walkitout (walkitout) wrote,

Acronyms! But not TLAs

I was surfing the web post book group (note to self: should post review of book as it was Fantastic) last night and ran across this.


It is not often the case that I run across something in tech space that R. and I know absolutely nothing whatsoever about. Well, obvs we know about IPv4 and IPv6, and we know about mesh networks and we know about the idea of Personal Area Networks and low power networks and that there's a general category of gadgetry that monitors what you are doing/your vital signs/etc. and then talks to an app on your phone or can be decanted onto a computer or wtf. None of that was a surprise.

The summary nicely encapsulates the surprise: "companies seeking ways to connect devices directly to the cloud instead of through a smartphone or a computer, are adding support for 6LoWPAN"

So, what does "directly to the cloud" mean? I may have a frame problem -- that happens a lot. It's not that I _try_ to think out of the box; it's that I quite frequently cannot identify the box the conversation is occurring in. I'm just out in the wilderness being confused. I think this may be the answer:

"Right now, most wireless devices connect to another device — your phone, a hub or a corporate gateway — but for a true internet of things to emerge, these sensors or connected doodads should have the ability to connect directly to a web service."

That is, if you go for a run and on your cool-down you decide to stop at a Starbucks, the device you wear on your upper arm or around your torso or on your shoe or all of the above could connect to Starbucks wi-fi and download your stats to your DropBox account, or to your AFitterYou (<-- I think that's fictional, because the only business with that name seems to be a personal trainer and I intend to convey a web based service.) account or whatever, without you needing to have a phone, tablet, laptop, wtf with you.

Fortunately, 6LoWPAN does include at least some security, in the form of a Secure Mode with an Access Control List (thank you, wikipedia). Otherwise, you could sort of see this might be a problem, because you might pass That Guy Who You Think Is Stalking You and he could download your heart rate and how long you'd been running and how many aerobic steps you've taken today and calculate when to attack you based on when you are most exhausted/least able to fight him off. Where attack could be asking to have coffee with you, follow you home or jump out from the bushes and drag you off somewhere horrible -- unwanted interaction, regardless.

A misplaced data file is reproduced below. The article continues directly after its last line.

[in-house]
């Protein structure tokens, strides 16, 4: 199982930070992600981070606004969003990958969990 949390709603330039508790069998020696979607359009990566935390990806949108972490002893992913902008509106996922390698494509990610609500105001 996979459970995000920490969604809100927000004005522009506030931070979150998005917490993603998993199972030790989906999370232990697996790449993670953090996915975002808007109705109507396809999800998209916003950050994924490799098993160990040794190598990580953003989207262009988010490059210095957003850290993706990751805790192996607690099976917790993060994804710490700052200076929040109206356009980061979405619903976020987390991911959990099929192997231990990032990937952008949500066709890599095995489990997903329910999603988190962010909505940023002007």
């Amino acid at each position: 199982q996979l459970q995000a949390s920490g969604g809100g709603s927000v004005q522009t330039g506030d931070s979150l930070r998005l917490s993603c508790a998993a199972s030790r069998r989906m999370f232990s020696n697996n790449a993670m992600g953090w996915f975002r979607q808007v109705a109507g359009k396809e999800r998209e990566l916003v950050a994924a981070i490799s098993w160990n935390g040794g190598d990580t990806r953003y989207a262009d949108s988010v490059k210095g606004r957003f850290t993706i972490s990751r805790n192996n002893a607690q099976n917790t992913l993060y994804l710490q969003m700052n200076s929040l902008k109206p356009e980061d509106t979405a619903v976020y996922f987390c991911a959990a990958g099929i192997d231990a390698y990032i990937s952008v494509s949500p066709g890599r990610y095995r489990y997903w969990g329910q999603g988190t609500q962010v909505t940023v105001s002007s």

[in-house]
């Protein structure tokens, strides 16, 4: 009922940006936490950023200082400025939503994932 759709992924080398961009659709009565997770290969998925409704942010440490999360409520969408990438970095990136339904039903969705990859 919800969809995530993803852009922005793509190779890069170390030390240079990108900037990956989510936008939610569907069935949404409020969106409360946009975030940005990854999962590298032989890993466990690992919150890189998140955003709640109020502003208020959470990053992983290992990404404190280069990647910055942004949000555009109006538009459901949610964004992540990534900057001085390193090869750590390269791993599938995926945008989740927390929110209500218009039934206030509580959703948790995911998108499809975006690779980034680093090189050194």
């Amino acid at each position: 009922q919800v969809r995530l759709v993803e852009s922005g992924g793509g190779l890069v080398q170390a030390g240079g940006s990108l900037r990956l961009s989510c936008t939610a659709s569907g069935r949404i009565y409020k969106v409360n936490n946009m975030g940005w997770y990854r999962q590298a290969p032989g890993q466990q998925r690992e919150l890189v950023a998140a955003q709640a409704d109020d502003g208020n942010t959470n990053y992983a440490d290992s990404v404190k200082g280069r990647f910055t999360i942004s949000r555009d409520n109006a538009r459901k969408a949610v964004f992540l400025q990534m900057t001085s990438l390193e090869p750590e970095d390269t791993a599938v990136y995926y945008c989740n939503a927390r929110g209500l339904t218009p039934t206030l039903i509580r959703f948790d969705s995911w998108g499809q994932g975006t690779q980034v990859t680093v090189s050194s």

But you do kind of have to wonder how on earth anyone is going to make low power devices that also have the ability to poll the area for connection points. That tends to be a ... hog.

There's also a question in my mind about who is paying for the connectivity. It's one thing to imagine a world in which everyone who is running a network has tons of money for infinite bandwidth and is happy to share it with random joggers passing through -- it's another to realize that in fact most people and corporations lock down their network access points because they don't want someone hijacking their bandwidth, after all, I'm Paying A Lot of Money for That! Starbucks (and McDonald's) offer wi-fi because you're buying food from them and they know perfectly well you'll come back more often and buy more of their crap if they given you something to do while you are there. If your IPv6LoWPAN system is going to reliably connect to anything meaningful, you're going to have to pony up for an account and pay: either by buying a cup of coffee, or by having your heart rate monitor access the internet through your phone, or through your home network.

But at least if your laptop is not powered up and running, your heart rate monitor can still upload to AFitterYou through your router. That's not Nothing.

And if it outcompetes Bluetooth, I am all for it.
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